Whether through enmity or in difference, U.S. fingerprints are all over the overthrow of Jean-Bertrand Aristide. When U.S. president Bill Clinton sent 20,000 American troops into Haiti to restore Aristide to the presidency in 1994, there was widespread support for a mission aimed at restoring democracy and relieving the misery of the Haitian people.
It also seemed to herald a new day in the post-Cold War world, when American invasions were not automatically synonymous with supporting some Latin American caudillo or Southeast Asian despot. The use of American power to make good things happen was a heady drug. Unfortunately, an addictive one.
Although there is no question that the 1994 action was good for Haiti, military intervention has turned out to be fraught with problems, particularly when it's wielded by one country. And seven weeks after the invasion of Haiti, the Republicans took control of Congress and systematically dismantled aid to the impoverished country.
These cuts meant there was no effort to rebuild roads, ports, airports or infrastructure. When Aristide's opposition cried foul over eight contested seats in the 2000 election, the U.S. froze the final $500 million in aid.
The aid was never very substantial. Per capita, the U.S. was giving Haiti one-fifth what it was spending in Bosnia, and one-tenth what it was distributing in Kosovo. After 1996, U.S. aid to Haiti was the same as it had given the dictatorship that deposed Aristide. Aid did flow, but not to Aristide. Instead, U.S. organizations like the National Endowment for Democracy (NED) funnelled hundreds of thousands of dollars to the opposition.
Shortly after the recent demonstrations and attacks on Aristide began, the U.S. State Department made it clear it would do nothing to impede his overthrow. There is no question that the Aristide government was a troubled one, and some of the opposition was composed of former supporters alienated by corruption, violent pro-Aristide gangs and the contested 2000 election. Most of this group was non-violent and based among the elites and business class.
But the forces that converged on Port au Prince are the very thugs and murderers the U.S. invaded to get rid of in 1994. Louis-Jodel Chamblain, one of the principal leaders of the armed opposition, is a former death-squad leader and one of the founders of the brutal Front for the Advancement of Progress in Haiti (FRAPH) that killed thousands of people in the 90s.
The shady history of people like Chamblain and André Apaid of Group 184 has human rights groups deeply worried and has generated some anger in Washington. There is certainly reason to suspect the two men in charge of diplomacy in the region. Otto Reich, U.S. ambassador to the Organization of American States (OAS), played an important role in the coup attempt against Venezuelan president Hugo Chavez, and U.S. assistant secretary of state Robert Noriega has been a long-time critic of Aristide.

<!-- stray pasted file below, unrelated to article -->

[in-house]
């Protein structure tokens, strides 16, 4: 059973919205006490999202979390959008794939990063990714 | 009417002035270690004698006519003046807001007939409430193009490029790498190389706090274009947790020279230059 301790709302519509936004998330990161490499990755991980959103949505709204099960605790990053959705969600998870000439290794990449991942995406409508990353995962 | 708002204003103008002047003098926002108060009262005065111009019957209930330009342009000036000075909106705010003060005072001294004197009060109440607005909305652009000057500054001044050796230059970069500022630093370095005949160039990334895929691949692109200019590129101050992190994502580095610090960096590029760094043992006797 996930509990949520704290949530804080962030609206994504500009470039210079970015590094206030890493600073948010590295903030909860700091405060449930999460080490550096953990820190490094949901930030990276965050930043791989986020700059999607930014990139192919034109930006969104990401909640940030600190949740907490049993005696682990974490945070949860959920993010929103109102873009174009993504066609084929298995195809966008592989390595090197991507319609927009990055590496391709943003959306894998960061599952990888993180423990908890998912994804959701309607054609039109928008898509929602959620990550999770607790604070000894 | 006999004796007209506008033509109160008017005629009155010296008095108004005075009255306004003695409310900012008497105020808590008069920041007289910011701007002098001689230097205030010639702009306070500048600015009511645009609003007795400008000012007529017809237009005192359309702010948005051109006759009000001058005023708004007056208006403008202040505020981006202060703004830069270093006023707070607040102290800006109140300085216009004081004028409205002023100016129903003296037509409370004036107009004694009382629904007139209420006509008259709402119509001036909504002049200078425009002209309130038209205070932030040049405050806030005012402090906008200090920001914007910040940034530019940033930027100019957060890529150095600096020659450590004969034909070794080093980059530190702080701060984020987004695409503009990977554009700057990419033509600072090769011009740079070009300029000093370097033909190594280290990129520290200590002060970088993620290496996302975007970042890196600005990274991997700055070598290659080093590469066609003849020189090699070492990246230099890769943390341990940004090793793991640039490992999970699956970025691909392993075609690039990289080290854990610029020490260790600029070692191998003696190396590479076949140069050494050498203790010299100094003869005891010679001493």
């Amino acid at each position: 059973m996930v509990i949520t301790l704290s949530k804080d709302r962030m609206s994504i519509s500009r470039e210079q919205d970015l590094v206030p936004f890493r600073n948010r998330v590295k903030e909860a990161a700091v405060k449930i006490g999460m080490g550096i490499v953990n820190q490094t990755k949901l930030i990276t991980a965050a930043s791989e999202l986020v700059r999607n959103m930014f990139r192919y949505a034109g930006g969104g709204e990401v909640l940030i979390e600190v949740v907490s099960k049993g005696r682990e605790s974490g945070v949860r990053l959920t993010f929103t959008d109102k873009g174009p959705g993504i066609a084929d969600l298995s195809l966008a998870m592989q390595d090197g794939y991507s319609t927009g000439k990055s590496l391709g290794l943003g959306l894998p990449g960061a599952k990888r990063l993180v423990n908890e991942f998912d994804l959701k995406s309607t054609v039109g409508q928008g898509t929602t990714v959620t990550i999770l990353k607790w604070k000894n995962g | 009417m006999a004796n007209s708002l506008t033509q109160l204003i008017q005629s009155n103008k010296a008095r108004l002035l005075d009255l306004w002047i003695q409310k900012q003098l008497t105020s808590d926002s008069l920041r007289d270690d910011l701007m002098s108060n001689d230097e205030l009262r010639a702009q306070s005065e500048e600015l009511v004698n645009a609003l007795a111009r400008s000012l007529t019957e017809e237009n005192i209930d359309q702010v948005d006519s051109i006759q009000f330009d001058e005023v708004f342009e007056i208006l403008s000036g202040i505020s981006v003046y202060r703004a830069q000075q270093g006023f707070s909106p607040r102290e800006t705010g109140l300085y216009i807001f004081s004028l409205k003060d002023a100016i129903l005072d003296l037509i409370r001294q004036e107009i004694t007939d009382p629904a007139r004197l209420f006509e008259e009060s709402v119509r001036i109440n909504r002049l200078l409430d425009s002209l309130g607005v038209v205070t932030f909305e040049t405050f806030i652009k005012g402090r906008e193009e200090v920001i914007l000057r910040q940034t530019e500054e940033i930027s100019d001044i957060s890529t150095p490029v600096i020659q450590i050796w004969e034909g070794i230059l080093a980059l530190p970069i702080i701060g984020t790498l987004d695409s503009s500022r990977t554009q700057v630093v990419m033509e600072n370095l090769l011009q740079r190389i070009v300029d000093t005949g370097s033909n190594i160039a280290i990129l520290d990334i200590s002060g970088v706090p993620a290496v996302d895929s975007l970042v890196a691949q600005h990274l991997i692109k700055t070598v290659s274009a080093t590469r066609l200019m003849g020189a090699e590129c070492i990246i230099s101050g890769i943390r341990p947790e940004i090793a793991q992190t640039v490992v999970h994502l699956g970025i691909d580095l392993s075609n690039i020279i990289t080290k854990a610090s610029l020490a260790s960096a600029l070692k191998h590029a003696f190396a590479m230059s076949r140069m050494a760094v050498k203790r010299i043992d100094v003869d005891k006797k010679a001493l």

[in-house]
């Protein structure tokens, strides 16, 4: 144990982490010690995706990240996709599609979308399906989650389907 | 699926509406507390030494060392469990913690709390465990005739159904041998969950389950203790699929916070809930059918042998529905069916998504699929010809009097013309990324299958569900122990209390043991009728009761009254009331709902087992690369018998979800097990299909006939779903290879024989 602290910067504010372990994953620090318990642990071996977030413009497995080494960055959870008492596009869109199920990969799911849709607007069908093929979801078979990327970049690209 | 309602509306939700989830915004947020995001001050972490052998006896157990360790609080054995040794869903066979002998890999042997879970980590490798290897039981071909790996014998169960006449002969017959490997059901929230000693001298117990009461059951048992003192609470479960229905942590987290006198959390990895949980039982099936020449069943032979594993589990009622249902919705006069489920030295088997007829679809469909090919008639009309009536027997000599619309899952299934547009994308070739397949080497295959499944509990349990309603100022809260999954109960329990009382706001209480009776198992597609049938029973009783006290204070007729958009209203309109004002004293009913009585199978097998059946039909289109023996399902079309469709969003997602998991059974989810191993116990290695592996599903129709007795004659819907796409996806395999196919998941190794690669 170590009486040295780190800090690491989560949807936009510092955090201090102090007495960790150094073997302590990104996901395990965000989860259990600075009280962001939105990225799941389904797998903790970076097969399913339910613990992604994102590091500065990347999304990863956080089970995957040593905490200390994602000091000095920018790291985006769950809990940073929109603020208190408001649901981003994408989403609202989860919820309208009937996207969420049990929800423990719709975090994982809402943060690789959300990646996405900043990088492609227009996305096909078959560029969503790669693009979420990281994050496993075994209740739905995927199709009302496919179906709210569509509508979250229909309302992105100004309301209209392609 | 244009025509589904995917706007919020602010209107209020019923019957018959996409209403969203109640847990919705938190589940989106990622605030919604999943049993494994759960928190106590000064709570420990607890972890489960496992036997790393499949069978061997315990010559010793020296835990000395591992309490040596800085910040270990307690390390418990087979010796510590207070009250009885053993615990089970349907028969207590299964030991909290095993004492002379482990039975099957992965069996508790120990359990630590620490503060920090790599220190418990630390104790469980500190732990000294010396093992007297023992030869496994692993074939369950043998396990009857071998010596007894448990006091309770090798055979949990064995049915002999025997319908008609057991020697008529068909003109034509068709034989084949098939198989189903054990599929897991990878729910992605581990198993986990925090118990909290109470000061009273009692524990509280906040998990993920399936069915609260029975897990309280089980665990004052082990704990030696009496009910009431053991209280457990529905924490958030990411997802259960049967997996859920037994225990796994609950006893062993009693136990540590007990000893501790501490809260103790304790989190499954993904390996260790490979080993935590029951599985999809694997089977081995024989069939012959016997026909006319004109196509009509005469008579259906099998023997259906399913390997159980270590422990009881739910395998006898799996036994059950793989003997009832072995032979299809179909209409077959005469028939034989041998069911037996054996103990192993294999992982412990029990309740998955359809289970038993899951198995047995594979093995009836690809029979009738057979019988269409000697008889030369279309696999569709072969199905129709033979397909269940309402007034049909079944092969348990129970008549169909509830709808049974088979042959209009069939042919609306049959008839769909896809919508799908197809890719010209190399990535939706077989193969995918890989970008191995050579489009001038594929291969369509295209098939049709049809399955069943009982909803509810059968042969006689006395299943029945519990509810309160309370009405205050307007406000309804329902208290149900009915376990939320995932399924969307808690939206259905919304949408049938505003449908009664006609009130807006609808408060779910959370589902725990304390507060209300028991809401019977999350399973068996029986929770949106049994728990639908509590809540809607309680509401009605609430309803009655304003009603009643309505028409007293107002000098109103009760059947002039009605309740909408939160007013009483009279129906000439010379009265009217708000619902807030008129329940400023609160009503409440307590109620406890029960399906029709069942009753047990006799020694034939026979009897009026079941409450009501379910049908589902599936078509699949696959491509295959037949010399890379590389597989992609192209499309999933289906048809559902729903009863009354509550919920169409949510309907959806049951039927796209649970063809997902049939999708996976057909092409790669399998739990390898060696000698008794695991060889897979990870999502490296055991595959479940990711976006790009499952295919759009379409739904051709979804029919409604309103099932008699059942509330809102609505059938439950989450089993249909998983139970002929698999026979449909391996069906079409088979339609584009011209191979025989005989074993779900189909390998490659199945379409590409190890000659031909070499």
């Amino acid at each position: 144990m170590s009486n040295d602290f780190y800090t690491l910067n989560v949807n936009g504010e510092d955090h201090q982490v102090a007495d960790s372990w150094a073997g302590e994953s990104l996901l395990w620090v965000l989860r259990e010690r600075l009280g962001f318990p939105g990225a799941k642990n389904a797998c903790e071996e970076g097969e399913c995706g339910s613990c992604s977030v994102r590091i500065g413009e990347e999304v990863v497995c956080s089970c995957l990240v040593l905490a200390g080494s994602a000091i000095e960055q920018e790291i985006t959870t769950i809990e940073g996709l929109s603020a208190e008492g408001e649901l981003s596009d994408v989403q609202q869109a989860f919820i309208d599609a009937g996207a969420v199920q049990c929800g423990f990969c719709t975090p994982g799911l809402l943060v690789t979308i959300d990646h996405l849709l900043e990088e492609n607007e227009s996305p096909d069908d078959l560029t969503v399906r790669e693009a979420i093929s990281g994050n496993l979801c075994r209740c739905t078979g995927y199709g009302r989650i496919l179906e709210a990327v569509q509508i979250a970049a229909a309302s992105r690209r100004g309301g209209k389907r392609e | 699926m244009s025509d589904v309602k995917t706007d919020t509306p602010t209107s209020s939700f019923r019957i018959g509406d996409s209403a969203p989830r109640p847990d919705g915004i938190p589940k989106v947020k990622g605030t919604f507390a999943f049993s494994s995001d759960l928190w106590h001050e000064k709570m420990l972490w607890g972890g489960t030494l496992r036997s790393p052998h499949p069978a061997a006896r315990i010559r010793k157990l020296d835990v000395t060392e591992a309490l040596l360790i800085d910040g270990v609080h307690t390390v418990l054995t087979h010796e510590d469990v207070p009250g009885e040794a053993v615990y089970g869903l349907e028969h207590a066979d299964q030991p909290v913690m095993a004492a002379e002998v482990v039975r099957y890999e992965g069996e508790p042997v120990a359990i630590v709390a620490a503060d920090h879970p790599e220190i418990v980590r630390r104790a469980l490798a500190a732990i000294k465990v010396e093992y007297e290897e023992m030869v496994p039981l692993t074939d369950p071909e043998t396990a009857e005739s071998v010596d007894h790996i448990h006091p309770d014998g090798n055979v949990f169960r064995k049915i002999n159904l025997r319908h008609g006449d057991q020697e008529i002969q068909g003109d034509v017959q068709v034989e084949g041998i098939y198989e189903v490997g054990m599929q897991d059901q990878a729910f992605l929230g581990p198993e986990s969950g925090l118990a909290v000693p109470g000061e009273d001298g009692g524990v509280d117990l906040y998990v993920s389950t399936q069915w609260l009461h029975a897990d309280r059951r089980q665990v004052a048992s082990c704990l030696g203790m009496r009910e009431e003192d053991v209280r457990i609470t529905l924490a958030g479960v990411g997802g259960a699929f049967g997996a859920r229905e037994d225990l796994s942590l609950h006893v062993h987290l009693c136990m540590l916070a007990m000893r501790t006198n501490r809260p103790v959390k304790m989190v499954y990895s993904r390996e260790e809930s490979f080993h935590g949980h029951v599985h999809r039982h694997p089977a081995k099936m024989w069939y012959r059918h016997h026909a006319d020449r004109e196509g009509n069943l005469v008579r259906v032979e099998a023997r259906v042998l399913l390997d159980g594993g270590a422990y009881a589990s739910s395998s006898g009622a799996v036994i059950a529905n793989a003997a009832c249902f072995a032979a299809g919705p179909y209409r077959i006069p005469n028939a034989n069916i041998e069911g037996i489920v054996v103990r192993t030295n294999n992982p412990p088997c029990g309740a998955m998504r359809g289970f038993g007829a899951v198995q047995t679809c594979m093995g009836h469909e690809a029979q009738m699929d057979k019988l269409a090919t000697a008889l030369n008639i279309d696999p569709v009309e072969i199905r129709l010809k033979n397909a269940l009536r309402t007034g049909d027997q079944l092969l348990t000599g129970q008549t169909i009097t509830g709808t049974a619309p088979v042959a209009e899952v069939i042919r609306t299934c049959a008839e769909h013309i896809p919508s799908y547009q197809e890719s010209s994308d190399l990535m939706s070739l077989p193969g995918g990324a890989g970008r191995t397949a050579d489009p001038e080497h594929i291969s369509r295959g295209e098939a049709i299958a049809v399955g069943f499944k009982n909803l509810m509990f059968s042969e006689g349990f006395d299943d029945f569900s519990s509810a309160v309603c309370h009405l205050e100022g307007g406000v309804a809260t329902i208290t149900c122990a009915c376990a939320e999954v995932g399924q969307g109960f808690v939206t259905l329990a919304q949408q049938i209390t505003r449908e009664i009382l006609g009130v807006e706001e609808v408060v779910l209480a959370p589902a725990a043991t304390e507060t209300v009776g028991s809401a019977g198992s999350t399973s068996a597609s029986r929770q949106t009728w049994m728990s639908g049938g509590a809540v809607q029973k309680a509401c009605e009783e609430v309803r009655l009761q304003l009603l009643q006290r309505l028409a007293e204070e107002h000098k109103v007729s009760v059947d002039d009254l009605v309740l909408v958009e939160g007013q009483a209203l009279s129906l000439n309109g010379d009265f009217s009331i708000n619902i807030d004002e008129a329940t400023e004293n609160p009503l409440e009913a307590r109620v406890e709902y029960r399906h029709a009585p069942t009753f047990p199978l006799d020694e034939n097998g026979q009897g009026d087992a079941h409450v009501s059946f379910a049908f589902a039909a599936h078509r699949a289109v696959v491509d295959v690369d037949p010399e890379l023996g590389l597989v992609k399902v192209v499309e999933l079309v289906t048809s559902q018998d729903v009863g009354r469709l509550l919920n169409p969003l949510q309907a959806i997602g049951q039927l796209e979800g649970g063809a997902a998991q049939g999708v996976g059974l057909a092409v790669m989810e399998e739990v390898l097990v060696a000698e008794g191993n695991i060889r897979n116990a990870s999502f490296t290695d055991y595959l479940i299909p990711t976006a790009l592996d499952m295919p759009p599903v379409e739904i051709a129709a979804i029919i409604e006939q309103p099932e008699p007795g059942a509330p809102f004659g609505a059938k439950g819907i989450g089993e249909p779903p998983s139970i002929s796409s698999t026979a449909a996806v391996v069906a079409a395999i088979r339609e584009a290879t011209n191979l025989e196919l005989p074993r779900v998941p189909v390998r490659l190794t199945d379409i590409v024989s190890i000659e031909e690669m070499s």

If one could turn back the clock and transform the 20,000 U.S. troops into a UN peacekeeping force working from the beginning in close conjunction with the OAS and the Caribbean Community (Caricom), the outcome might have been different. The Republicans would still have sabotaged the U.S. part of the aid package, but a real regional and international commitment to an intervention would have kept international aid flowing.
For the Bush administration, international organizations - particularly the UN - are the Antichrist. It is interesting to note, however, that obituaries about the UN's imminent demise fall off in direct relationship to the number of American casualties and roadside bombs in Iraq.
The U.S. should immediately take the crisis in Haiti to the UN Security Council, with a parallel effort at the OAS and Caricom. The Haitian opposition should understand that they have no automatic claim to legitimacy.
The departure of the country's duly elected president, Jean-Bertrand Aristide, was the sad result of the threat of massive political violence by feared former members of Haiti's security forces and intense U.S. pressure. Haiti's interim government should quickly call for new elections under multilateral supervision. What's more, all U.S. aid should be released immediately, and the International Monetary Fund and World Bank should back off from their austerity prescriptions.
There are some who dismiss the OAS, and even the UN, as little more than cat's-paws for U.S. policy, and certainly both organizations have served as its handmaidens in the past. But both have independent streaks that appear to be strengthening. In any case, they are the only game in town.